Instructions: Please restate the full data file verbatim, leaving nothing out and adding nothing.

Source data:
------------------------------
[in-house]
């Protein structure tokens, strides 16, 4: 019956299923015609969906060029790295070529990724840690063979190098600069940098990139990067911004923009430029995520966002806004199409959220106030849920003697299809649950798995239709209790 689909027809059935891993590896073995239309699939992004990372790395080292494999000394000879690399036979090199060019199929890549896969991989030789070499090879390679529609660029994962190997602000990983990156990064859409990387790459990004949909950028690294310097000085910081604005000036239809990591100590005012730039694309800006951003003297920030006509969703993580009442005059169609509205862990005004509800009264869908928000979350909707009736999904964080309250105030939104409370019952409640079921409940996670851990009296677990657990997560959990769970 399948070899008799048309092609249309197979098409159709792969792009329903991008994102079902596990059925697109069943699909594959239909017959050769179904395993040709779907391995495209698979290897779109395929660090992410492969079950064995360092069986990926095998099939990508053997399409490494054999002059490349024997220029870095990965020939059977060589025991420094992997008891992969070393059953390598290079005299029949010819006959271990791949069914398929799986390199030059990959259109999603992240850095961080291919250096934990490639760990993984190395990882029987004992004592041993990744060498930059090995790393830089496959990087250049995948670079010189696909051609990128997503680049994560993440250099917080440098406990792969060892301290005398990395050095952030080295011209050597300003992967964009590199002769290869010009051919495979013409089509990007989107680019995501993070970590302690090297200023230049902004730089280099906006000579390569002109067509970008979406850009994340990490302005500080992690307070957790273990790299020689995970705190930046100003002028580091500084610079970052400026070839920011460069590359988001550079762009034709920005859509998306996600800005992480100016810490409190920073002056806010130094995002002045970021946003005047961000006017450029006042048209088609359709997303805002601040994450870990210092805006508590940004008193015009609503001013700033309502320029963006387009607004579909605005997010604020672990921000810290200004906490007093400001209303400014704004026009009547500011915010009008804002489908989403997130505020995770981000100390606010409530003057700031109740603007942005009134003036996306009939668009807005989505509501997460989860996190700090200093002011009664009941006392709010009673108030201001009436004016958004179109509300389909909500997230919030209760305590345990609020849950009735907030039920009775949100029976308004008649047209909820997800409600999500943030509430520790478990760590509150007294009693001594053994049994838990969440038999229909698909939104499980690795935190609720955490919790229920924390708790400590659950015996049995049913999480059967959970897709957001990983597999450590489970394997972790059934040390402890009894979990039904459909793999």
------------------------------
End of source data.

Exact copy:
[in-house]
């Protein structure tokens, strides 16, 4: 019956299923015609969906060029790295070529990724840690063979190098600069940098990139990067911004923009430029995520966002806004199409959220106030849920003697299809649950798995239709209790 689909027809059935891993590896073995239309699939992004990372790395080292494999000394000879690399036979090199060019199929890549896969991989030789070499090879390679529609660029994962190997602000990983990156990064859409990387790459990004949909950028690294310097000085910081604005000036239809990591100590005012730039694309800006951003003297920030006509969703993580009442005059169609509205862990005004509800009264869908928000979350909707009736999904964080309250105030939104409370019952409640079921409940996670851990009296677990657990997560959990769970 399948070899008799048309092609249309197979098409159709792969792009329903991008994102079902596990059925697109069943699909594959239909017959050769179904395993040709779907391995495209698979290897779109395929660090992410492969079950064995360092069986990926095998099939990508053997399409490494054999002059490349024997220029870095990965020939059977060589025991420094992997008891992969070393059953390598290079005299029949010819006959271990791949069914398929799986390199030059990959259109999603992240850095961080291919250096934990490639760990993984190395990882029987004992004592041993990744060498930059090995790393830089496959990087250049995948670079010189696909051609990128997503680049994560993440250099917080440098406990792969060892301290005398990395050095952030080295011209050597300003992967964009590199002769290869010009051919495979013409089509990007989107680019995501993070970590302690090297200023230049902004730089280099906006000579390569002109067509970008979406850009994340990490302005500080992690307070957790273990790299020689995970705190930046100003002028580091500084610079970052400026070839920011460069590359988001550079762009034709920005859509998306996600800005992480100016810490409190920073002056806010130094995002002045970021946003005047961000006017450029006042048209088609359709997303805002601040994450870990210092805006508590940004008193015009609503001013700033309502320029963006387009607004579909605005997010604020672990921000810290200004906490007093400001209303400014704004026009009547500011915010009008804002489908989403997130505020995770981000100390606010409530003057700031109740603007942005009134003036996306009939668009807005989505509501997460989860996190700090200093002011009664009941006392709010009673108030201001009436004016958004179109509300389909909500997230919030209760305590345990609020849950009735907030039920009775949100029976308004008649047209909820997800409600999500943030509430520790478990760590509150007294009693001594053994049994838990969440038999229909698909939104499980690795935190609720955490919790229920924390708790400590659950015996049995049913999480059967959970897709957001990983597999450590489970394997972790059934040390402890009894979990039904459909793999």